You may have noticed several QR codes (short for “quick reponse codes”) like the one below in recent issues of the New Era and wondered what they are. If you have a camera-enabled smartphone, you can scan a QR code to link straight to a video, article, or website without having to type in its web address. It’s so easy! Here’s how:

  1. 1.

    Search for QR-code apps in the app store for your smartphone. Free apps are available for most smartphones.

  2. 2.

    Install your selected app to your smartphone.

  3. 3.

    Open the app, and then scan the QR code. Once the QR code registers, the video, article, or website it links to will appear on your smartphone.

Try out the QR code below to head straight to youth.lds.org, and check out more QR codes on pages 10 and 41. This is an emerging technology and may not work on all phones. We’d love to hear what you think of the QR codes and if you’d like to see more in the future. E-mail us at newera@ldschurch.org.

The Church in the Netherlands

This year marks the 150th anniversary of the first Dutch convert’s baptism in the Netherlands in 1861. Twenty years earlier, in 1841, Elder Orson Hyde was traveling on a missionary journey to Jerusalem; he stopped in Rotterdam and Amsterdam for more than a week and explained the gospel to several rabbis. The first missionaries assigned to the country arrived in 1861. By May 1862, they had baptized 14 people in Amsterdam and organized the first branch.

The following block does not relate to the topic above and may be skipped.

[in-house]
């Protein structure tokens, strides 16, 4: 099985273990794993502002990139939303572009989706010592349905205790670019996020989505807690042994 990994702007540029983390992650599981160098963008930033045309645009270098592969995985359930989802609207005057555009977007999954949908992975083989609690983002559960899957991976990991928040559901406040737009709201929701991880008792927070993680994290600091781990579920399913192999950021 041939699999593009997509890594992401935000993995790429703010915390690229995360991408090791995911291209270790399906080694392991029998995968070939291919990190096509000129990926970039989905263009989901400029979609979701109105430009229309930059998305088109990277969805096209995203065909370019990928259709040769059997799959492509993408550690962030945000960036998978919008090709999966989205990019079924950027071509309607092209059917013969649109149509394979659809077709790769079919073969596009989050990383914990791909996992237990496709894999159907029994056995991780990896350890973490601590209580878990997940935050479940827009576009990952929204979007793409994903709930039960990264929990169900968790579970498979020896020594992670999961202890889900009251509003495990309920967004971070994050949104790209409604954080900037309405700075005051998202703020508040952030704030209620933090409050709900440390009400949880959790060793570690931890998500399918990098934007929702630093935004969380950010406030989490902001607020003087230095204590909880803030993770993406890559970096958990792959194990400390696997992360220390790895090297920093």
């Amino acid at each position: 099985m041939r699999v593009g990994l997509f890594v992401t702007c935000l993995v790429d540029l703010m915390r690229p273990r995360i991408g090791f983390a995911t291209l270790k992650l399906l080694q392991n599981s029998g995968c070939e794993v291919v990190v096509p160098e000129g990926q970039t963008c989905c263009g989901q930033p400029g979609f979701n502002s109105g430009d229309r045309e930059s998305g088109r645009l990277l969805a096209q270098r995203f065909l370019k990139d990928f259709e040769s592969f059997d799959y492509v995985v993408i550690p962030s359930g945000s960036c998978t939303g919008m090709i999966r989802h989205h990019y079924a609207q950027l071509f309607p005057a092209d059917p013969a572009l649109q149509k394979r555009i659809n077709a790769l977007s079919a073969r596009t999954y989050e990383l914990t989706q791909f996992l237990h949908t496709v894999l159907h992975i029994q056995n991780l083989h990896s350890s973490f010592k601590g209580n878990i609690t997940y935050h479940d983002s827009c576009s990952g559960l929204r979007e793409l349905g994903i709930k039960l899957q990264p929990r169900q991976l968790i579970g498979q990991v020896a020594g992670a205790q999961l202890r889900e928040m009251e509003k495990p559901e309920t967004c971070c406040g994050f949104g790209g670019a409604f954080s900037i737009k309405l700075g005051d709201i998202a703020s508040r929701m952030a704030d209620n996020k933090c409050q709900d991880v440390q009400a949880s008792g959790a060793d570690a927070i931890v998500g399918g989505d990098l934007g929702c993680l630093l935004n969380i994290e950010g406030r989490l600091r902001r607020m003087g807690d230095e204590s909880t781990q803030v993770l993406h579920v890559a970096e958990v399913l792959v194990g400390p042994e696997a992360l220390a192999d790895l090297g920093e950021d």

During the Church’s first century in the country, some 4,500 missionaries served there and more than 14,000 people were baptized. Many of these converts emigrated to the United States. In recent years, however, few members have emigrated, and today there are many second-, third-, and even fourth-generation Church members in the Netherlands.

Today, members total slightly fewer than 7,900 in the Netherlands, organized into 38 wards and branches. The first temple in the Netherlands is located in Zoetermeer and was dedicated in September 2002.

Reading—One Block at a Time

Last year, students from Mesa Skyline Seminary in Arizona agreed to work together in creating a habit of daily scripture reading. They accepted the challenge to read the scriptures each day for at least 15 minutes. For every three days a student did this, he or she could write his or her name on a new wooden block.

As the blocks were earned and marked, they were glued together, eventually forming a replica of an ancient American city the students affectionately called “Zarahemla.” After seven weeks of reading and learning, a total of 1,750 blocks were cut, earned, and labeled with a name. The replica city was 12 feet in length, 8 feet wide, with a city wall, four corner towers, a large temple at the center, and hundreds of smaller buildings and shops within.

Building the city of Zarahemla “got me into the habit of reading my scriptures longer,” says Marissa Madsen, 16. “I really appreciated seeing something physically being built as a reminder of my testimony growing as I continued to read the scriptures.”

Randy Chavez, 17, agreed that the project was a big success. “It was nice to be unified as an entire seminary to achieve one large goal, and I felt excited to do my part. Because of the project, I read more frequently and longer.”

Photograph courtesy of Aaron Goss

1. President Thomas S. Monson, 2. President Ezra Taft Benson, 3. President David O. McKay and President Harold B. Lee, 4. President Spencer W. Kimball, 5. President George Albert Smith